Cooking With Cats And Other Pandemic Pastimes

Four seasons deep into our pandemic journey, an accounting of all of the distracting and engaging activities birthed by this phenomenon may be in order. I’ll go first–From the early days of the confinement, I immersed myself in guilty pleasures. I rewatched every episode of Sex and the City, including the movies, which I justified with a coincident session on my elliptical. From the sheet music websites, I downloaded way too many Carpenters songs, printed them out, and made a commitment  to master every one of them. (I particularly applied myself to the tune, “Where Do I Go From Here?” since the question begs the reality of a one year removal from society.) Every weekday evening, from four to seven p.m., I take to my recliner to watch three back-to-back episodes of one of my favorite British shows, Escape to the Country, to calm my seething urge to travel. Yet, all of my distractions pale to my absolute favorite activity: my Wednesday afternoons with Cooking with Tina and the Cats.

The meeting of Tina and me was kismet. Both of us career Royalistas, we met at the early morning wedding of Harry and Meghan, or at least a televised version, at the Fairmont Park Plaza in Boston. That morning, I stood on the stairs of the Ballroom, drinking in the scene: tables set for a formal affair, the large screens strategically in place throughout for optimum viewing, women in their hats and feathers, and tuxedoed waiters peddling trays of champagne to the arriving guests. Our party of five, dressed in our wedding best, fascinators and all, floated to our seats on a royal cloud of excitement. 

We settled into our table, our pastries, and our tea. A party of one, who introduced herself as Christina, slipped into her assigned seat at our table. Instantly and effortlessly, we absorbed her into our group. She was engaging, funny, and as nuts as we were. Who else would go to a mock royal wedding at 6 a.m. but a bunch of crazies? 

Before long, we had consumed our share of morning champers and more than a few of the signature cocktails. Giddy and a bit tipsy, we dragged Christina into our “formal” pictures with the Queen, superimposed on a background of Buckingham Palace, forever memorializing her as part of our outing. When it was over, we exchanged cell numbers and Facebook info, promising to stay in touch. But seldom do those promises stick–except this one. In four hours, I had attended a Royal Wedding and made a new friend.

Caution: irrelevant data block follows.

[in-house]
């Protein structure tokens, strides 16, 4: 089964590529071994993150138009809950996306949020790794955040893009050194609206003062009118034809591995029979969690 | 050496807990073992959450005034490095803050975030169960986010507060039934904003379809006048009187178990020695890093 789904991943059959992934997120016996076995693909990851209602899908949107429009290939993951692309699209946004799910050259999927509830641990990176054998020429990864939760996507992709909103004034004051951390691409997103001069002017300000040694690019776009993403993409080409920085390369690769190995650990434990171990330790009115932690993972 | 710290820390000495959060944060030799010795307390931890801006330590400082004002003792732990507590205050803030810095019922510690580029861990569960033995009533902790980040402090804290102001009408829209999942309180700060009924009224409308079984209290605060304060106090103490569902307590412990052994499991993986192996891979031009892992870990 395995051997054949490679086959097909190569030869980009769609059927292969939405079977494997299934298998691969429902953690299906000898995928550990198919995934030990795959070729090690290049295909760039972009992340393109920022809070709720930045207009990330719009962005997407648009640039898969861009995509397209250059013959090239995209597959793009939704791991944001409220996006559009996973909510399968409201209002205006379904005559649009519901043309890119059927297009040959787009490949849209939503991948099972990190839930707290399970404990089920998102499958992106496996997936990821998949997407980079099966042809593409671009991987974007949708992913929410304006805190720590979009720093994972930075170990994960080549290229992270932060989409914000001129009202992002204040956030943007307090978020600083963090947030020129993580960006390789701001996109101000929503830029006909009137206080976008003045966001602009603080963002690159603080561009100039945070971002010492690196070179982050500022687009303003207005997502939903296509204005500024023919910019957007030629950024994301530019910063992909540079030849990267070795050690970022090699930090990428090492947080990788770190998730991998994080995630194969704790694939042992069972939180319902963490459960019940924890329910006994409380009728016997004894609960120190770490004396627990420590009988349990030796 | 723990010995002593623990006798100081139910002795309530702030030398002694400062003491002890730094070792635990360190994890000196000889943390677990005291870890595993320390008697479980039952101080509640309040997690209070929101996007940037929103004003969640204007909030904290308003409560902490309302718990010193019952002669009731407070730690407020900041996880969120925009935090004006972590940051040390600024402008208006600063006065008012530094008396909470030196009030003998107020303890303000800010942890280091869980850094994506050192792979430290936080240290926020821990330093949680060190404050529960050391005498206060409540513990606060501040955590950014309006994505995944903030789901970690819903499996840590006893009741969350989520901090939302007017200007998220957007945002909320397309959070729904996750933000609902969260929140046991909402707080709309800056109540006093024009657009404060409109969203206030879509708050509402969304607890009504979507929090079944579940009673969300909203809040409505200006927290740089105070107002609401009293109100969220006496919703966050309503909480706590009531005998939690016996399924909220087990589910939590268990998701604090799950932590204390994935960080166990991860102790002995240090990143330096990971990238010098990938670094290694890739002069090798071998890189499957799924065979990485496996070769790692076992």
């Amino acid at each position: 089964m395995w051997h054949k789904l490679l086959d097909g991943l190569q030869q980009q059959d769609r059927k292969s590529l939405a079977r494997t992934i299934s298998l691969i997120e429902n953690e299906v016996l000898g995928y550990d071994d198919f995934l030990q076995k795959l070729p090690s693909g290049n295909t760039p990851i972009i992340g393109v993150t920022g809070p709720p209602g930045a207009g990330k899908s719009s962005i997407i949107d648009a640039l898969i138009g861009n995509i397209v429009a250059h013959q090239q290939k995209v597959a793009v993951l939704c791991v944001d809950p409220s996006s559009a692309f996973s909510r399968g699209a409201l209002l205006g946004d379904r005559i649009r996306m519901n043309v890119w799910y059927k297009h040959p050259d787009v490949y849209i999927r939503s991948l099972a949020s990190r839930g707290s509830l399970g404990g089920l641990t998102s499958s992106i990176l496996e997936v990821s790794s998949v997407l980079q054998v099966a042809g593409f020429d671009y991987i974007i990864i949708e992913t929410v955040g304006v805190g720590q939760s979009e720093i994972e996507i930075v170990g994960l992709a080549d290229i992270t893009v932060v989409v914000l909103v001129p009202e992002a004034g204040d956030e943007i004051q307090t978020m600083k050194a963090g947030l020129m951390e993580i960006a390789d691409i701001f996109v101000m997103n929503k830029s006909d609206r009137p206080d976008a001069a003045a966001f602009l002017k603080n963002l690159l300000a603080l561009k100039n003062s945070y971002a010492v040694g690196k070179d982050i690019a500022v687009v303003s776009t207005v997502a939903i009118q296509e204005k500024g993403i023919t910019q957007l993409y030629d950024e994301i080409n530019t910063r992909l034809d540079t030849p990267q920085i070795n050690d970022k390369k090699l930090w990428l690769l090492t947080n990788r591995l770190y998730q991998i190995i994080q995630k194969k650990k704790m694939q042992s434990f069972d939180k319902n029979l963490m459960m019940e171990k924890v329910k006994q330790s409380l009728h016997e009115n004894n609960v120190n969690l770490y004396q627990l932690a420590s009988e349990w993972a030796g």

For two years, we slowly became acquainted, liking each other’s Facebook posts. We shared similar political views and crazy Italian roots. I soon realized that this was Tina’s world and we were just visitors swept into the swirl of her orbit. When the world closed down, Tina, in her inimitable style as an event planner, nanny, professional chef, and mixologist, seized the opportunity to turn coconuts into pina coladas.

Every Wednesday for the past year, a motley crew of kids, their respective adults, and I join Tina on her weekly Zoom show, Cooking With Tina and the Cats. Tina’s cats, Hodie and Bristow, occasionally make a cameo appearance on the second camera. Every week there is a theme (superhero, Chinese New Year, Mardi Gras) and appropriate attire is encouraged. As the token unaccompanied adult, I avoid the dress up but dive right into the hijinx, silliness, and cooking tips. It’s the best fun I’ve had in a year.

Every Saturday, Tina posts the menu and the shopping list on her CWTC Facebook page. After taking an inventory of what I have in house and what I need, I create my Amazon Fresh cart. In a year, my pantry has expanded with the likes of rice wine vinegar, chili paste, star anise, and Thai fish sauce (medium). I have no idea what to do with these things beyond my Tina recipes but I have pledged to myself to dig up a dish that will use some, or all of them, before they expire. It’s an unlikely prospect.

Under Tina’s tutelage, I have upped my cooking game. Tina is a virtual encyclopedia of substitutions for those of us who are lacking an ingredient, a wizard of meatless options for the vegetarians in the group, and a master of cooking tips and tricks. Under Tina’s direction, Wednesday night dinner is a done deal by six, a vast improvement from my frequent eight p.m. meal prep, which seldom guarantees as delicious an outcome. 

Entertaining, informative, educational, and occasionally ‘spicy,’ Cooking with Tina is good clean fun, that is, until the time a Zoom bomber attempted to infiltrate the room with a saucy request. Tina handled the assault with aplomb, ending the siege before the kids knew what was happening. Aside from that, a few references to ‘balls’ (meatballs) is about as racy as we get. We end every class with a mock-cocktail (mock for the kids, full-on cocktail for the adults). My shaker, martini glasses, and liquor supply have never seen so much action! After some “cheersin,’” we negotiate the next week’s theme, menu possibilities, and costumes.